Please use this identifier to cite or link to this item: http://cmuir.cmu.ac.th/jspui/handle/6653943832/65863
Title: Synergistic effects of the capsaicinoid nonivamide and rosuvastatin on obesity-related endothelial dysfunction in rat fed a high-fat diet
Authors: Sivanan Sivasinprasasn
Naruemon Wikan
Jiraporn Tocharus
Rungusa Pantan
Waraluck Chaichompoo
Apichart Suksamrarn
Chainarong Tocharus
Keywords: Pharmacology, Toxicology and Pharmaceutics
Issue Date: 1-Jan-2019
Abstract: © 2019 John Wiley & Sons, Ltd. Capsaicinoid nonivamide (PAVA) and rosuvastatin (RSV) have been shown to exert antioxidant and anti-obesity effects in various animal models, but it is unknown whether their combination would be an effective treatment for obesity-related endothelial dysfunction. This study aimed to investigate the mechanism of PAVA in synergy with RSV. Male Sprague–Dawley rats were given a high-fat diet (HFD) or normal diet during a 20-week period. At 16 weeks, rats in each diet group were divided into subgroups. Normal diet rats were divided into Normal diet control, Normal diet with PAVA, and Normal diet with RSV groups. HFD rats were subdivided into HFD control, HFD with PAVA, HFD with RSV, and HFD with PAVA + RSV groups and evaluated for metabolic parameters, blood pressure, aortic function, and histological change of the aorta in rats. Our results showed the combined therapy had a significantly greater effect than the monotherapy in all measured parameters; this was indicated by improvement in insulin sensitivity and aortic function, decreased blood pressure, lower oxidative stress, and prevention of vascular damage. The synergistic effect of the PAVA and RSV can protect HFD-induced obesity-related endothelial dysfunction, suggesting that the combination of PAVA and RSV could be an effective alternative treatment for obesity-related complications in patients with cardiovascular disease.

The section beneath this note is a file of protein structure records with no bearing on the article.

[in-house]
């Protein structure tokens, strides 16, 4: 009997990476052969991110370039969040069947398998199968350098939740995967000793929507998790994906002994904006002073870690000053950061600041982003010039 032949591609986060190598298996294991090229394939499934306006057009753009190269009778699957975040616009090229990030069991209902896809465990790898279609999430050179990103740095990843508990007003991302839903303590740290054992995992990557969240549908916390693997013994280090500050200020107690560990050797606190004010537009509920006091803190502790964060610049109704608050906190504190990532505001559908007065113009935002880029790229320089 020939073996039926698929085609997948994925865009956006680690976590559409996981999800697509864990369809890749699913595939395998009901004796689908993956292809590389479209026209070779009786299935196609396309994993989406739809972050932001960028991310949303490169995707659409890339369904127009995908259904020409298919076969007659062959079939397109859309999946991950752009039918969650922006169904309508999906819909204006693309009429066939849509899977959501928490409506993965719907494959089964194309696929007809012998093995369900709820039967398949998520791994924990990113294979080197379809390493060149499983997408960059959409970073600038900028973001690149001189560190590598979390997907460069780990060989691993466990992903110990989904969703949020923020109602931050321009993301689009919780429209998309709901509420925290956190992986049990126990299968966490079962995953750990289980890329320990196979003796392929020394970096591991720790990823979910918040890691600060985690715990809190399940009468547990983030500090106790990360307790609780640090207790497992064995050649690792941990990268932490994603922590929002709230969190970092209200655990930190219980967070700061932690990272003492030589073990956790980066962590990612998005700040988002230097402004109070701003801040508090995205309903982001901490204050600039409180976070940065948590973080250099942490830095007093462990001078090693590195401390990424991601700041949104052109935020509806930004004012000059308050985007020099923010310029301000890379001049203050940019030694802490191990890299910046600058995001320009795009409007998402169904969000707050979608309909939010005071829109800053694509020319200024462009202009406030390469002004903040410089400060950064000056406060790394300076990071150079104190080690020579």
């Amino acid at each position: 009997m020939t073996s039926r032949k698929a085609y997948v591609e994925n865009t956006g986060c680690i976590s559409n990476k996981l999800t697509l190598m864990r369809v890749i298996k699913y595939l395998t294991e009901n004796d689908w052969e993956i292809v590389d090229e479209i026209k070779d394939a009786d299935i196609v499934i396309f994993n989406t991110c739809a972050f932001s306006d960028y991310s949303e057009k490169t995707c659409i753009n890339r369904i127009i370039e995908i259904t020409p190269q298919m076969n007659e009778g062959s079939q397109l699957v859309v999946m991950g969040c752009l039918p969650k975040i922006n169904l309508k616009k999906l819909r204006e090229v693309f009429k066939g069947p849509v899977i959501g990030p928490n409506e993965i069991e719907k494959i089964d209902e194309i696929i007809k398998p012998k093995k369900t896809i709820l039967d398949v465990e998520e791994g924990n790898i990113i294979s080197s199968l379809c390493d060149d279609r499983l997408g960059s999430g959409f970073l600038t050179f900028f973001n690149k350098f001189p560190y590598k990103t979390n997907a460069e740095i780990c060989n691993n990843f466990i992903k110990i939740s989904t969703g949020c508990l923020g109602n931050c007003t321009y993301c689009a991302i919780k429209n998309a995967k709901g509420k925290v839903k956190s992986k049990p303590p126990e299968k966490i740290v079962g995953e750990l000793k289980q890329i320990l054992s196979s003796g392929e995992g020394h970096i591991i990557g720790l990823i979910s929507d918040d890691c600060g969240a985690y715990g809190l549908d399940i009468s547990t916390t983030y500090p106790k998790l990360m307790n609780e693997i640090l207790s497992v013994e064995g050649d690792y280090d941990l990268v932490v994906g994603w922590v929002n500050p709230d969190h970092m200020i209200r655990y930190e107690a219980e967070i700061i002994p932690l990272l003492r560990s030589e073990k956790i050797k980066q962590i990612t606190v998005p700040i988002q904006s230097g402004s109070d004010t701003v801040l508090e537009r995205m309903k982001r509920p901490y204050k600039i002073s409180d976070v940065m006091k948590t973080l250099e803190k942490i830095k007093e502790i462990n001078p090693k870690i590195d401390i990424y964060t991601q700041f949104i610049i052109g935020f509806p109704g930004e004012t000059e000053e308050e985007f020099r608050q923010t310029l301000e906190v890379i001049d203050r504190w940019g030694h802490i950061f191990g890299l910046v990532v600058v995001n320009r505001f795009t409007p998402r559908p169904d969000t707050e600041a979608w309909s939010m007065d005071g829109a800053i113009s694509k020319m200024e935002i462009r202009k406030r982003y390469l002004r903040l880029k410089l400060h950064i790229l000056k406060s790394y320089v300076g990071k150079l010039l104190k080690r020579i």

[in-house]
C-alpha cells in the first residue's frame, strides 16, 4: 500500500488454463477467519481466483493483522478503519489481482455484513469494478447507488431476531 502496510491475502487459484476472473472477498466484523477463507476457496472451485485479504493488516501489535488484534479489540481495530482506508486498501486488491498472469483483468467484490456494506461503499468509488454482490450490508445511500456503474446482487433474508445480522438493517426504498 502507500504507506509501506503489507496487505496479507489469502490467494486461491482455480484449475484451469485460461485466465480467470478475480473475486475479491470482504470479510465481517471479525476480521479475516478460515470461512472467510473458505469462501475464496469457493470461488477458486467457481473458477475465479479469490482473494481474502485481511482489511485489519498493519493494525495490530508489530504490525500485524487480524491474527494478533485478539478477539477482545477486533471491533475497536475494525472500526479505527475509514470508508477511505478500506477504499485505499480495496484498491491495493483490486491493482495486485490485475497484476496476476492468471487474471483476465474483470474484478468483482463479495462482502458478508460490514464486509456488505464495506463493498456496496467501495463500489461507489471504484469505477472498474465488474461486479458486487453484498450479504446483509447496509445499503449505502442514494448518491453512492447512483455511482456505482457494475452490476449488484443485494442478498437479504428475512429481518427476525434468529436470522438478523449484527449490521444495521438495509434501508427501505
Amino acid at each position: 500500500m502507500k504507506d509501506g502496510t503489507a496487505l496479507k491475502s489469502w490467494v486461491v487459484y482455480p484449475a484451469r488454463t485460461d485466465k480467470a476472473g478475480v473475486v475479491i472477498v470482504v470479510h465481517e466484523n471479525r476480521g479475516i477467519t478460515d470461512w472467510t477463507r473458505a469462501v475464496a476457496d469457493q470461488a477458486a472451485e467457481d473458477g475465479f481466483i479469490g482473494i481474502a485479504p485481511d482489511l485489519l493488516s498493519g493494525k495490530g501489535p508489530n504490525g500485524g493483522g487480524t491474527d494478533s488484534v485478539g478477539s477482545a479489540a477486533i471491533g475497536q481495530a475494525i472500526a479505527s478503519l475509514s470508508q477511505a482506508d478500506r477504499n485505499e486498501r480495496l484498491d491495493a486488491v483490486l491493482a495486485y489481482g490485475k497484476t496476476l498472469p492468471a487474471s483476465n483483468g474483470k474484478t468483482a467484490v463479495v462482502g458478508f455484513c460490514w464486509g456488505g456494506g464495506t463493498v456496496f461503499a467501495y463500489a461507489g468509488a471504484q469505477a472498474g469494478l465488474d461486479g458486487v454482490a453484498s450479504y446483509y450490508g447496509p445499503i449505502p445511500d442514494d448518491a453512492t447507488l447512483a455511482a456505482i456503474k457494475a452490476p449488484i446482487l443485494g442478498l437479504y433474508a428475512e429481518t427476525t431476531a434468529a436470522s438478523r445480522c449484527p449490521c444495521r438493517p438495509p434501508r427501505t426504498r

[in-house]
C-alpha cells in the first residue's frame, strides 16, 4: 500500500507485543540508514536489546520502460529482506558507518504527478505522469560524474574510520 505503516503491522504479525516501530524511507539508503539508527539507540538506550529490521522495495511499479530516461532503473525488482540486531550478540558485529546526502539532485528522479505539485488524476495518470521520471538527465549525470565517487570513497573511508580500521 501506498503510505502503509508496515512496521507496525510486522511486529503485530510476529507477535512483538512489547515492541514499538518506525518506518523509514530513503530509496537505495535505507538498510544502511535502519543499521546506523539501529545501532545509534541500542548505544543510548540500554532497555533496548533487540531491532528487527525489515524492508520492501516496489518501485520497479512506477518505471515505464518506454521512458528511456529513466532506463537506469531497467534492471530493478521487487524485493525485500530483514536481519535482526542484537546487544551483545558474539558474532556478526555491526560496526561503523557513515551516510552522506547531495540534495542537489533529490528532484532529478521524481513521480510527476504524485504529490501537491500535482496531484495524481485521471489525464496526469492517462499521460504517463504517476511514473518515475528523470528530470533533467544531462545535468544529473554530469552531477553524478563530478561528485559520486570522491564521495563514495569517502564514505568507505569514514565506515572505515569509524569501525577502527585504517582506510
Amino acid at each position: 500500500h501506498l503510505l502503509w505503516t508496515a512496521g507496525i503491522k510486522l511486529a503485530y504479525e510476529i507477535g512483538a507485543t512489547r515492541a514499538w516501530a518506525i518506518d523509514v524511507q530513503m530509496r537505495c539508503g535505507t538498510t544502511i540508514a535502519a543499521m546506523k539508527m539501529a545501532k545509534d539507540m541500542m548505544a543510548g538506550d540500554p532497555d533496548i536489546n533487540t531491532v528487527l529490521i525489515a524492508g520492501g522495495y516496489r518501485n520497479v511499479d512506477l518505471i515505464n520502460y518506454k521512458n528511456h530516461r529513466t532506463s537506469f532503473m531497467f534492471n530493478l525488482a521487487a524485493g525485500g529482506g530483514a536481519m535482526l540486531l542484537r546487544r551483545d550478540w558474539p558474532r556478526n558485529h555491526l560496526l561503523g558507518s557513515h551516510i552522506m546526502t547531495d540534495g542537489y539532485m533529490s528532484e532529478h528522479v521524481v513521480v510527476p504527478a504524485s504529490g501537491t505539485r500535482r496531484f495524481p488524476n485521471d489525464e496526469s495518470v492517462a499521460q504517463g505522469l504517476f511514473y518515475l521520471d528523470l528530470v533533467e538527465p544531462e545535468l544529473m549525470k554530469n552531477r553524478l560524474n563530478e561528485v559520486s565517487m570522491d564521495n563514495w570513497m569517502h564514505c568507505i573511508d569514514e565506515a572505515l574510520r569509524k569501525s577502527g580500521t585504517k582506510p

URI: https://www.scopus.com/inward/record.uri?partnerID=HzOxMe3b&scp=85066484874&origin=inward
http://cmuir.cmu.ac.th/jspui/handle/6653943832/65863
ISSN: 10991573
0951418X
Appears in Collections:CMUL: Journal Articles

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